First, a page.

• a very old man, who probably will not last much longer.’ Darwins biggest fear was not death, but
  • sweetest place on this earth’. From the start of the year, Darwin had his demise on his mind. He
  • provision for the dividing of his wealth after his death. Darwins gloominess was compounded by the
  • and new admirers got in touch, and, for all his fears, Darwin found several scientific topics to
  • Evolution old and new when revising his essay on Erasmus Darwins scientific work, and that Darwin
  • memory in Kosmos and sent Darwin a separate letter for publication in the Journal of Popular
  • of the false accusation’. Other friends rallied round. Francis Balfour translated Krauses account
  • had been a major undertaking for both Darwin and his son Francis, who assisted in the many
  • publishers decided to print500 more, making 2000’ ( letter to H. E. Litchfield, 4 January 1881 ) …
  • … & very surprising the whole case is to me’ (letters to W. E. Darwin, 31 January [1881] and
  • of their behaviour were trustworthy ( letter to Francis Galton, 8 March [1881] ). Although results
  • July, sending the pages to Germany for further checks by Francis Darwin, who was spending the summer
  • Ruskin, who lived there. Sending the last two chapters to Francis on 27 May , Darwin wrote, …
  • suggestions of such plants, especially annuals ( letter to W. T. Thiselton-Dyer, 21 March [1881] ) …
  • with you’, a Swedish teacher told him ( letter from C. E. Södling, 14 October 1881 ), while H. M. …
  • little, to the general stock of knowledge’ ( letter to E. W. Bok, 10 May 1881 ). Josef Popper, an
  • of the nature & capabilities of the Fuegians’ ( letter to W. P. Snow, 22 November 1881 ). …
  • … ‘not absurd for one with no pretensions’ (l etter from W. E. Darwin, 13 January [1881 ]), Darwin
  • after expressing their wish to visit Darwin ( letter from E. B. Aveling, 27 September [1881] ). …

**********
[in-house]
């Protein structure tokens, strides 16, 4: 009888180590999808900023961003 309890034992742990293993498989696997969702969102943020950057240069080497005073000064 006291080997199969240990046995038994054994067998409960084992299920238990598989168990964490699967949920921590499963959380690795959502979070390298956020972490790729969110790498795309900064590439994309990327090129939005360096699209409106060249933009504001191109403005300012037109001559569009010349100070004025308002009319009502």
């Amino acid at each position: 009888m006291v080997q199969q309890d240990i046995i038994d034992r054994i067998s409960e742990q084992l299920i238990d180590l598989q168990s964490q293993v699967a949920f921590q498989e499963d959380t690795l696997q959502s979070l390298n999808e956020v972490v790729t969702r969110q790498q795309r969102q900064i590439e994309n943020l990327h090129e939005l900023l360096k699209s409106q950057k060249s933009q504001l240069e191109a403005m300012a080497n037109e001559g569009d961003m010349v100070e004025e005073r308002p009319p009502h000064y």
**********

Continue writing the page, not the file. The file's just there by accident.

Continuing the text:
Women’s scientific participation

Summary

Observers | Fieldwork | Experimentation | Editors and critics | Assistants Darwin’s correspondence helps bring to light a community of women who participated, often actively and routinely, in the nineteenth-century scientific community. Here is a…

Matches: 16 hits

  • … |  Editors and critics  |  Assistants Darwins correspondence helps bring to light a
  • community. Here is a selection of letters exchanged between Darwin and his workforce of women
  • Observers Women: Letter 1194 - Darwin to Whitby, M. A. T., [12 August
  • silkworm breeds, or peculiarities in inheritance. Letter 3787 - Darwin, H. E. to
  • garden. Letter 4523 - Wedgwood, L. C. to Darwin, [6 June 1864] Darwins
  • 6535 - Vaughan Williams , M. S. to Darwin, H. E., [after 14 October 1869] Darwins
  • Letter 8611 - Cupples, A. J. to Darwin, E., [8 November1872] Anne Jane Cupples, …
  • her nieces ears. Letter 8701 - Lubbock, E. F . to Darwin, [1873] Ellen
  • Himalaya and Tibet. Letter 4139  - Darwin, W. E. to Darwin, [4 May 1863] …
  • Darwin, [9 January 1871] Darwins brother-in-law, Francis, reports on the appearance and
  • detail. Family letter: Darwin, E. to Darwin, W. E., [January 23rd 1887]: Emma
  • February 1857] Darwins nephew, Edmund, writes to Francis with the results of his
  • of his garden. Letter 4233  - Tegetmeier, W. B. to Darwin, [29 June - 7 July 1863] …
  • in his home. Letter 10517  - Darwin to Francis, F., [29 May 1876] Darwin
  • and edited bya lady”. Darwin, E. to Darwin, W. E. , (March, 1862 - DAR 219.1:49) …
  • over. Letter 8153  - Darwin to  Darwin, W. E., [9 January 1872] Darwin

Darwin in letters, 1876: In the midst of life

Summary

1876 was the year in which the Darwins became grandparents for the first time.  And tragically lost their daughter-in-law, Amy, who died just days after her son's birth.  All the letters from 1876 are now published in volume 24 of The Correspondence…

Matches: 19 hits

  • The year 1876 started out sedately enough with Darwin working on the first draft of his book on the
  • games. ‘I have won, hurrah, hurrah, 2795 games’, Darwin boasted; ‘my wifepoor creature, has won
  • regarding the ailments that were so much a feature of Darwin family life. But the calm was not to
  • the first member of the next generation of the family, with Francis and Amys child expected in
  • four days later. ‘I cannot bear to think of the future’, Darwin confessed to William on 11
  • once, the labour of checking proofs proved a blessing, as Darwin sought solace for the loss of his
  • quantity of workleft in him fornew matter’ (letter to Asa Gray, 28 January 1876). The
  • had involved much time and effort the previous year, and Darwin clearly wanted to focus his
  • to a reprint of the second edition of Climbing plants ( letter from R. F. Cooke, 23 February
  • Darwin reassured his close friend Joseph Hooker that he and Francis would attend the meeting. Darwin